Old John Brown lies slumbering in his grave —
But John Brown’s soul is marching with the brave,
His soul is marching on.
Glory, glory, Hallelujah!
Glory, glory, Hallelujah!
Glory, glory, Hallelujah,
His soul is marching on.

Clarence Melville (1828 – 62) the youngest child of Pardon and Lucia was born in East Hartford. As an adult, he began his career in 1856 when he served the first of two terms as Town Clerk. Bored with that, he unsuccessfully tried his hand at writing before leaving town for a life of travel, adventure and exploration. Arriving in Cairo, Egypt in 1861 he stayed with British Consul, J. Petherick in Khartoum with whom he prepared an expedition to explore the head waters of the Upper White Nile. During this river boat journey he kept a journal later published as “Last Journal of Clarence Melville Brownell.” Beginning on January 2, 1862 his entries described the land, climate, wildlife and vegetation, along with inhabitants, tribes and settlements as he came across them in Sudan and the Nubian Desert. Sadly, his last entry, only five months later, was on May 13, 1862 shortly after which he contacted a fatal fever and was buried where he died..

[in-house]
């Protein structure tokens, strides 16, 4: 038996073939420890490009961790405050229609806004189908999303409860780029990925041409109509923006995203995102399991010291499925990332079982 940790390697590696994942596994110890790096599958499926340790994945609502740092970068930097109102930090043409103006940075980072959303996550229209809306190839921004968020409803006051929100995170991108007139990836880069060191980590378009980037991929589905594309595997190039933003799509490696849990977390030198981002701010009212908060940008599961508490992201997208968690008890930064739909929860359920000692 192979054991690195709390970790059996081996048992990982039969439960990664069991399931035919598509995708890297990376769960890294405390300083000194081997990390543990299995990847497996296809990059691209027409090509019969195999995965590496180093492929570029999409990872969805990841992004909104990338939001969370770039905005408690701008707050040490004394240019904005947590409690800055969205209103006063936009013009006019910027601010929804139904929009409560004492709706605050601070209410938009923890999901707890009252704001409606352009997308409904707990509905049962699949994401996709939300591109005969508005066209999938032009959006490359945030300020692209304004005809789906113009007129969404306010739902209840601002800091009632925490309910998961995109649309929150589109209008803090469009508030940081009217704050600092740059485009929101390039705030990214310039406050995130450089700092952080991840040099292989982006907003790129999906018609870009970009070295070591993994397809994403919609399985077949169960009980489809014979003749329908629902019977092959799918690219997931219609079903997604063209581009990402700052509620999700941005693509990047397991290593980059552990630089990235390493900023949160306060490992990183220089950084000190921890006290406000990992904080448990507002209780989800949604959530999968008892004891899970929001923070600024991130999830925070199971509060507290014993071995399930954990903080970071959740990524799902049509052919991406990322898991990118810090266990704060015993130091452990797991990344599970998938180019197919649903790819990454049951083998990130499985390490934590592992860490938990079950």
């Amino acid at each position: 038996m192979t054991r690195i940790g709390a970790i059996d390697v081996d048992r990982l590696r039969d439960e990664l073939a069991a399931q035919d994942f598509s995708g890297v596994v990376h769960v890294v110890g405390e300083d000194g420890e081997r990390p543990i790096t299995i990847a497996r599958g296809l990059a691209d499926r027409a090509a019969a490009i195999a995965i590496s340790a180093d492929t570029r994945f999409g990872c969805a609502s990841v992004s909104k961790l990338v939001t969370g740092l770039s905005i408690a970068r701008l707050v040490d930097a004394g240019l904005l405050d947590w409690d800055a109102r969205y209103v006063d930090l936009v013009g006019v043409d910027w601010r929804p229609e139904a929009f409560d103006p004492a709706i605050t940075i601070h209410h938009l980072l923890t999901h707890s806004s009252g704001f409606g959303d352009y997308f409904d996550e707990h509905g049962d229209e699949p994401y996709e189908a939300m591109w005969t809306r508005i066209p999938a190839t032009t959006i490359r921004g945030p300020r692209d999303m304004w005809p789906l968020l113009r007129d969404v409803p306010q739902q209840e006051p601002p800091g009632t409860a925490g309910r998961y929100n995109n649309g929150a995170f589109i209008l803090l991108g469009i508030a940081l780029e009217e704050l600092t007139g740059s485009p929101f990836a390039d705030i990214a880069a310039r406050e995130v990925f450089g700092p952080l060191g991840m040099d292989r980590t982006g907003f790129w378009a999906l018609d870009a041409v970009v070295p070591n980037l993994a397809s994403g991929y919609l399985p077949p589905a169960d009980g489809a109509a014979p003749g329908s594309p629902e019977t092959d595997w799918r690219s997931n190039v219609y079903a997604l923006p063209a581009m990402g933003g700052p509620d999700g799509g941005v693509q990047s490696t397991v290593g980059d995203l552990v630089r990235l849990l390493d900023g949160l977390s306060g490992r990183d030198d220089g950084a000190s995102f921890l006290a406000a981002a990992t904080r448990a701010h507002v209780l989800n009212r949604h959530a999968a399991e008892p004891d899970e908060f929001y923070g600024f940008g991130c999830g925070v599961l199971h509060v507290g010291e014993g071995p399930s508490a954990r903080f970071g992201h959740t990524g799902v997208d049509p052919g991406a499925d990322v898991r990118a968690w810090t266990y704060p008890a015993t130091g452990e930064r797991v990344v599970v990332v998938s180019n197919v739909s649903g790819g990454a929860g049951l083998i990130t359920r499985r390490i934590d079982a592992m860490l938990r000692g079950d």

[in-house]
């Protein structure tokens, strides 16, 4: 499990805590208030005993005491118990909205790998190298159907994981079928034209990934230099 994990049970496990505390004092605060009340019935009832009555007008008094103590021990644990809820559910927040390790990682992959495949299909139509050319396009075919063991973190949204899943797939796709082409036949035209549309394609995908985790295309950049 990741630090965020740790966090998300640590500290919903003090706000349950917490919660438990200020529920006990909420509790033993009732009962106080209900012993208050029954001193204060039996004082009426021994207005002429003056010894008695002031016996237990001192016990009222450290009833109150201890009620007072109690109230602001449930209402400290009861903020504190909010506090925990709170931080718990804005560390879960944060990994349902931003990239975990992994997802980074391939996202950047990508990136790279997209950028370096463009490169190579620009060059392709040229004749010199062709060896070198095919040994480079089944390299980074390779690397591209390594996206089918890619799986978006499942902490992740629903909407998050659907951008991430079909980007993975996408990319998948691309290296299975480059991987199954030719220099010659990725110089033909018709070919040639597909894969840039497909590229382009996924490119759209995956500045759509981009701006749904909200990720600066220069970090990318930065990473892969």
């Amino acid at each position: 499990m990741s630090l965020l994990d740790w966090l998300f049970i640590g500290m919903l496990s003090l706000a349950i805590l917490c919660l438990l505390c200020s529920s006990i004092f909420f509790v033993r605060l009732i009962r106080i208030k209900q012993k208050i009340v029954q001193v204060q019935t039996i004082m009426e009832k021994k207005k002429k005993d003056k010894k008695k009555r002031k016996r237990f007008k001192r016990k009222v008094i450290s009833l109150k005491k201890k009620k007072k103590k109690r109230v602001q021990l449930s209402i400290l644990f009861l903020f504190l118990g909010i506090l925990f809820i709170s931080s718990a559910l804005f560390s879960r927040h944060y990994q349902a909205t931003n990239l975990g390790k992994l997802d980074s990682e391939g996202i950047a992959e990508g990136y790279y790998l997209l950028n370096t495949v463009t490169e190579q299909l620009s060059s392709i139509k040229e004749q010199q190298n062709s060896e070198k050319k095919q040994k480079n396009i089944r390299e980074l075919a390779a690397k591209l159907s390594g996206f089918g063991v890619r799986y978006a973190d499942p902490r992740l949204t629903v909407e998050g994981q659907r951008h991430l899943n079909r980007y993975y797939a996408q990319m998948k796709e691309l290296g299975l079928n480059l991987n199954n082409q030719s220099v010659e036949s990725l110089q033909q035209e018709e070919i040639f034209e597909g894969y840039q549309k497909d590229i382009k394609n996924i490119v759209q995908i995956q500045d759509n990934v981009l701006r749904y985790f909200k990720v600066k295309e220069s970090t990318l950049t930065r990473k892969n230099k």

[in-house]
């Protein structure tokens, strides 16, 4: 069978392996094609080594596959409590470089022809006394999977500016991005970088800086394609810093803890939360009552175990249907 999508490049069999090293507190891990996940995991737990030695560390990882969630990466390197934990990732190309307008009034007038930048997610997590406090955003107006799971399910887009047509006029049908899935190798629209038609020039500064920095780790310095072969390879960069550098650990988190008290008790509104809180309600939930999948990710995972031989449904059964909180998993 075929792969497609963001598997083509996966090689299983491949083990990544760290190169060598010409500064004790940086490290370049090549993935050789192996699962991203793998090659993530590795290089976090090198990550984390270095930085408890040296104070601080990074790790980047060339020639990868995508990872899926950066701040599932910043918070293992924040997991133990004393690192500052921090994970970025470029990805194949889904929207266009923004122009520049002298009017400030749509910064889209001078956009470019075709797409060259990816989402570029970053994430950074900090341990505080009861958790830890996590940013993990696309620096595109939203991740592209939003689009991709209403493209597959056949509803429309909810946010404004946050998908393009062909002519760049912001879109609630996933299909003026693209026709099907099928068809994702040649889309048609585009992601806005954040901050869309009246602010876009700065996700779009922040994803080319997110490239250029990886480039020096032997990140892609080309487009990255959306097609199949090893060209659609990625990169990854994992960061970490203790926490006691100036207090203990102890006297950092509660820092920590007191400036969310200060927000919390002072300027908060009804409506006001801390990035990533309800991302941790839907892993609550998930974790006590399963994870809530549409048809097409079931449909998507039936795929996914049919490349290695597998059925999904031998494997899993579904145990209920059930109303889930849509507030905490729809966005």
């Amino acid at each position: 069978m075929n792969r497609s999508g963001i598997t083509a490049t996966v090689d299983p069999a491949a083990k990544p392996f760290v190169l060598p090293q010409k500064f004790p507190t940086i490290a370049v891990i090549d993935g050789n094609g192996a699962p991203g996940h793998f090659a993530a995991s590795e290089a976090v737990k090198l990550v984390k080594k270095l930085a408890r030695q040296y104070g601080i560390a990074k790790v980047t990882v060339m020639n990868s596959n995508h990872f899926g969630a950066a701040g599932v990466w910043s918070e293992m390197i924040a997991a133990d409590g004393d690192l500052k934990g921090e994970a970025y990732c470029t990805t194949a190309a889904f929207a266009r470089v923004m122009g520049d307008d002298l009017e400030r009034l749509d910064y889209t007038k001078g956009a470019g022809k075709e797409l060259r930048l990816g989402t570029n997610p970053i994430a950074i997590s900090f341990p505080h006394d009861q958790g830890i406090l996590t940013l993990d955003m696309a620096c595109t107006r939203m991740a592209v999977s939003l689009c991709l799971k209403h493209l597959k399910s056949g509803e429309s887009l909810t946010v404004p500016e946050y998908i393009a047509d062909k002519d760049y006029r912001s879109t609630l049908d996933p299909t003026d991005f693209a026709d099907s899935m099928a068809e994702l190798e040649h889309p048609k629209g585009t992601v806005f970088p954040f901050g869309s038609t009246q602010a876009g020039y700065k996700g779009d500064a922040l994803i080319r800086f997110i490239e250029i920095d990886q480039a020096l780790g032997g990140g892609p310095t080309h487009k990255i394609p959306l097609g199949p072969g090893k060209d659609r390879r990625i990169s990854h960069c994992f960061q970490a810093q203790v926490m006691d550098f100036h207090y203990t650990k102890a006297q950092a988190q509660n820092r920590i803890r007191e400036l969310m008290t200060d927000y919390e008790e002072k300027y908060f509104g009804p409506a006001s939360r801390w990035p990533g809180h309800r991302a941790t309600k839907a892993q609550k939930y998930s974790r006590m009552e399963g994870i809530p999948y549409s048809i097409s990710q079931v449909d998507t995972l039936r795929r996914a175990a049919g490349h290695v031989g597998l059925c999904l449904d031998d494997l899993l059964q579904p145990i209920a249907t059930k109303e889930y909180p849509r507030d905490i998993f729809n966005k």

Edward Rogerson (1825 – 89), after attending medical school in New Orleans, became in 1850 a physician like his father, setting up a practice in Louisiana. After his marriage to Pamela Laysard in 1853 he tried to combine his rural medical practice with raising cotton but with little success. He and Pamela had six children before becoming embroiled in a bitter separation with him returning east with his eldest son, Francis. at the end of the Civil War settling at his mother’s home in Bristol, RI. According to the 1880 census he was living in Hartford. However, like his brothers he also had a lust for travel and exploration as he died in 1889 in Bridgetown, Barbados while exploring the West Indies. His marble memorial marker is also badly damaged. The 1910 census reveals that Pamela was still living in Louisiana with only one of her six children still alive.